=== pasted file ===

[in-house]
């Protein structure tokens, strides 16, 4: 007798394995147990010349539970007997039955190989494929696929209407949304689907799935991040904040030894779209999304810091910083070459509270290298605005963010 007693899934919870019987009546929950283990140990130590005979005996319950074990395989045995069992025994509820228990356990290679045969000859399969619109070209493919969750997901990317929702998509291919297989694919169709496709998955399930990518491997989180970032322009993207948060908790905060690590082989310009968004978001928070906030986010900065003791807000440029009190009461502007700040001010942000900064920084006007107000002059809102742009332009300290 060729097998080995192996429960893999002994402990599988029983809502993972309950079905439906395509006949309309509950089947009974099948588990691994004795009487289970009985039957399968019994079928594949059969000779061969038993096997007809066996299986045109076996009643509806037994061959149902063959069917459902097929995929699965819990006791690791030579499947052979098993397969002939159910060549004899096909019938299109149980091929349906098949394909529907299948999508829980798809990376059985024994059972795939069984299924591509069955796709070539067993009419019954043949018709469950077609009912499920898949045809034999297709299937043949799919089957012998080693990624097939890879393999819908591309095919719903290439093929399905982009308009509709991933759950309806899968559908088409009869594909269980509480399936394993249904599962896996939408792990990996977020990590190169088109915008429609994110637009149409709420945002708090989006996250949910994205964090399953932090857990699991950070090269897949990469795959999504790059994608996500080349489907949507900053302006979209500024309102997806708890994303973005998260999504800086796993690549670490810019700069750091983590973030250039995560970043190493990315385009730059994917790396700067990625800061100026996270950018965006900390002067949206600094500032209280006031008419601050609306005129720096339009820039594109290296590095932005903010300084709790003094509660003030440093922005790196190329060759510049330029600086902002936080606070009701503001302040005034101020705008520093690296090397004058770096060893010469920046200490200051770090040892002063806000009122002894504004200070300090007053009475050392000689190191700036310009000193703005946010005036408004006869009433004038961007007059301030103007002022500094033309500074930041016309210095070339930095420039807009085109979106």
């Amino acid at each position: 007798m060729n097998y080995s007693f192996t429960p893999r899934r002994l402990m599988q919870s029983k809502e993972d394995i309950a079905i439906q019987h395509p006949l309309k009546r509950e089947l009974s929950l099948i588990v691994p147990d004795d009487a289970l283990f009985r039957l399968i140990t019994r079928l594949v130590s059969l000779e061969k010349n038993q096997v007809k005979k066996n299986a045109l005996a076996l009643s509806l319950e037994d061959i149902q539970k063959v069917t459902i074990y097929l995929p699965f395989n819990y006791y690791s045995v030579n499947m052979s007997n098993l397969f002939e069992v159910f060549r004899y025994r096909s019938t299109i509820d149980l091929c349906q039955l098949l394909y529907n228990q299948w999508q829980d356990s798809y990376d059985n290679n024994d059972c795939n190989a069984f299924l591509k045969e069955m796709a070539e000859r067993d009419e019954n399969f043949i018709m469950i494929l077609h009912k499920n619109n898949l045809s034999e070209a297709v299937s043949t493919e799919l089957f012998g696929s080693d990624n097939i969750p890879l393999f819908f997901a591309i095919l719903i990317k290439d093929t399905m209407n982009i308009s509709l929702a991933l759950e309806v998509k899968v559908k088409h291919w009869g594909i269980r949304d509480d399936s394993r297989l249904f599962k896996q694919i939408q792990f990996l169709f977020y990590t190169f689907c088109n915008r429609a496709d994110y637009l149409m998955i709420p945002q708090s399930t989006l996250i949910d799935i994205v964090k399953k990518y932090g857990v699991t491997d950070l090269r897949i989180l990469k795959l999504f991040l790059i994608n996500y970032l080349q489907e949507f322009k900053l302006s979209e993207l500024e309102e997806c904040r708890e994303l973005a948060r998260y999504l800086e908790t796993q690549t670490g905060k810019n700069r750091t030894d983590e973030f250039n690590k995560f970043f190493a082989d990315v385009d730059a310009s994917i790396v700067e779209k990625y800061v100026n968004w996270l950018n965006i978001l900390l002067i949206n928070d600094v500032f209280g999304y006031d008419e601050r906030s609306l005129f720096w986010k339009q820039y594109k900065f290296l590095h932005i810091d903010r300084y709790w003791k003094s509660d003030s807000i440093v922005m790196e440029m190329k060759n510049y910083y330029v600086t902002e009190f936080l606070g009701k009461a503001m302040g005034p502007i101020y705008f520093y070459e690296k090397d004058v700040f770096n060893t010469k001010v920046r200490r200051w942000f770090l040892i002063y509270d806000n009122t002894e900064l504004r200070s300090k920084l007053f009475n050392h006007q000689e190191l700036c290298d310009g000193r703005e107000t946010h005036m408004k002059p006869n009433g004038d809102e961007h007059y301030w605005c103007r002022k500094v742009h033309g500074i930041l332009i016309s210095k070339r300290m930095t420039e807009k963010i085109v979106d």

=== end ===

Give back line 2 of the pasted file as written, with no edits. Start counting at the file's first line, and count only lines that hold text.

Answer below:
């Protein structure tokens, strides 16, 4: 007798394995147990010349539970007997039955190989494929696929209407949304689907799935991040904040030894779209999304810091910083070459509270290298605005963010 007693899934919870019987009546929950283990140990130590005979005996319950074990395989045995069992025994509820228990356990290679045969000859399969619109070209493919969750997901990317929702998509291919297989694919169709496709998955399930990518491997989180970032322009993207948060908790905060690590082989310009968004978001928070906030986010900065003791807000440029009190009461502007700040001010942000900064920084006007107000002059809102742009332009300290 060729097998080995192996429960893999002994402990599988029983809502993972309950079905439906395509006949309309509950089947009974099948588990691994004795009487289970009985039957399968019994079928594949059969000779061969038993096997007809066996299986045109076996009643509806037994061959149902063959069917459902097929995929699965819990006791690791030579499947052979098993397969002939159910060549004899096909019938299109149980091929349906098949394909529907299948999508829980798809990376059985024994059972795939069984299924591509069955796709070539067993009419019954043949018709469950077609009912499920898949045809034999297709299937043949799919089957012998080693990624097939890879393999819908591309095919719903290439093929399905982009308009509709991933759950309806899968559908088409009869594909269980509480399936394993249904599962896996939408792990990996977020990590190169088109915008429609994110637009149409709420945002708090989006996250949910994205964090399953932090857990699991950070090269897949990469795959999504790059994608996500080349489907949507900053302006979209500024309102997806708890994303973005998260999504800086796993690549670490810019700069750091983590973030250039995560970043190493990315385009730059994917790396700067990625800061100026996270950018965006900390002067949206600094500032209280006031008419601050609306005129720096339009820039594109290296590095932005903010300084709790003094509660003030440093922005790196190329060759510049330029600086902002936080606070009701503001302040005034101020705008520093690296090397004058770096060893010469920046200490200051770090040892002063806000009122002894504004200070300090007053009475050392000689190191700036310009000193703005946010005036408004006869009433004038961007007059301030103007002022500094033309500074930041016309210095070339930095420039807009085109979106």